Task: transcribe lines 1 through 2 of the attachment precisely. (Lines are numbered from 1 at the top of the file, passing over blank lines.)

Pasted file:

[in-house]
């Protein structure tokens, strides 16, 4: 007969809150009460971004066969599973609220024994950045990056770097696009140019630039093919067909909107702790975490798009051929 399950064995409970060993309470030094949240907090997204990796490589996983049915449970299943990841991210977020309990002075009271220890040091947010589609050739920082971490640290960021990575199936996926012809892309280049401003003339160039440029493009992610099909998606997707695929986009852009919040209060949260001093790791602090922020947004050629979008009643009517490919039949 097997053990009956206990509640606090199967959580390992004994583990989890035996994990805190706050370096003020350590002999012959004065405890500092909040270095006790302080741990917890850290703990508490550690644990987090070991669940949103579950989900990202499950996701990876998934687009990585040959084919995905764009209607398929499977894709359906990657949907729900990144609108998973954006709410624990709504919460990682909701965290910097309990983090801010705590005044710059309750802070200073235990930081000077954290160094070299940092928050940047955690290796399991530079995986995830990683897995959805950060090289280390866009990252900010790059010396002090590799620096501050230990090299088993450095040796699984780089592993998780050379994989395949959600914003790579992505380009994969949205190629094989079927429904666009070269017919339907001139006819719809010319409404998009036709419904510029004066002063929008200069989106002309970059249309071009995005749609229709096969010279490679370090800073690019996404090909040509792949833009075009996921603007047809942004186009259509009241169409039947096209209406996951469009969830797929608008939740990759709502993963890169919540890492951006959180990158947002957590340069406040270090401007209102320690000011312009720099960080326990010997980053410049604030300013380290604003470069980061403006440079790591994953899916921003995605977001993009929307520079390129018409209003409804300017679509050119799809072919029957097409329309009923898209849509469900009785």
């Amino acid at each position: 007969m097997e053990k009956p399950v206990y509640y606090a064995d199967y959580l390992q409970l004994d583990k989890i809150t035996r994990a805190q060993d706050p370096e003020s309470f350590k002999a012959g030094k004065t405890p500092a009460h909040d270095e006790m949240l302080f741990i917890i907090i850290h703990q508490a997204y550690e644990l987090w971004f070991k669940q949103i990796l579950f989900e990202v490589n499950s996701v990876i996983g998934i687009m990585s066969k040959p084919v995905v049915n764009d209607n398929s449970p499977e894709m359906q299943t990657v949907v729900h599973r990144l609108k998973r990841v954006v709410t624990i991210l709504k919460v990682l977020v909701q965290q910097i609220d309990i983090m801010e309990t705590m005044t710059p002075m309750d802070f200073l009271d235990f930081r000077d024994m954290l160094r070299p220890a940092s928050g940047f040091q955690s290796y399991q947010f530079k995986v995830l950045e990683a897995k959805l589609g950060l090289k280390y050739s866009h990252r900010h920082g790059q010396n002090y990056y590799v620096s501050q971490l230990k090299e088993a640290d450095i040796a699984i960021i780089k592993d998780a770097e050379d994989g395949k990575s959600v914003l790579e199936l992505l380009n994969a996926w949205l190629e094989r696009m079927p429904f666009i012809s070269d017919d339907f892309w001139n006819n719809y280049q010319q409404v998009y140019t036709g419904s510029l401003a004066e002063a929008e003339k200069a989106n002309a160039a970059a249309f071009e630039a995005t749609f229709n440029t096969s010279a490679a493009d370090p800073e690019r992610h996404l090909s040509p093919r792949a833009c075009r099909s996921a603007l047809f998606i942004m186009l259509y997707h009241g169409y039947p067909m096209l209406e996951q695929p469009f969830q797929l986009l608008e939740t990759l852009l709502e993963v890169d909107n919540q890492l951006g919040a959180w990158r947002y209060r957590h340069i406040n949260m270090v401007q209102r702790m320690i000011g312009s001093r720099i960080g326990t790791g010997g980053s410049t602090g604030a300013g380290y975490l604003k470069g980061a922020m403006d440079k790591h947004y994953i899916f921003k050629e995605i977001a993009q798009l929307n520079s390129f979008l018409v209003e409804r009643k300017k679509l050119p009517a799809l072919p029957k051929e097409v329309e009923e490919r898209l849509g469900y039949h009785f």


[in-house]
């Protein structure tokens, strides 16, 4: 007969809150009460971004066969599973609220024994950045990056770097696009140019630039093919067909909107702790975490798009051929 399950064995409970060993309470030094949240907090997204990796490589996983049915449970299943990841991210977020309990002075009271220890040091947010589609050739920082971490640290960021990575199936996926012809892309280049401003003339160039440029493009992610099909998606997707695929986009852009919040209060949260001093790791602090922020947004050629979008009643009517490919039949 097997053990009956206990509640606090199967959580390992004994583990989890035996994990805190706050370096003020350590002999012959004065405890500092909040270095006790302080741990917890850290703990508490550690644990987090070991669940949103579950989900990202499950996701990876998934687009990585040959084919995905764009209607398929499977894709359906990657949907729900990144609108998973954006709410624990709504919460990682909701965290910097309990983090801010705590005044710059309750802070200073235990930081000077954290160094070299940092928050940047955690290796399991530079995986995830990683897995959805950060090289280390866009990252900010790059010396002090590799620096501050230990090299088993450095040796699984780089592993998780050379994989395949959600914003790579992505380009994969949205190629094989079927429904666009070269017919339907001139006819719809010319409404998009036709419904510029004066002063929008200069989106002309970059249309071009995005749609229709096969010279490679370090800073690019996404090909040509792949833009075009996921603007047809942004186009259509009241169409039947096209209406996951469009969830797929608008939740990759709502993963890169919540890492951006959180990158947002957590340069406040270090401007209102320690000011312009720099960080326990010997980053410049604030300013380290604003470069980061403006440079790591994953899916921003995605977001993009929307520079390129018409209003409804300017679509050119799809072919029957097409329309009923898209849509469900009785």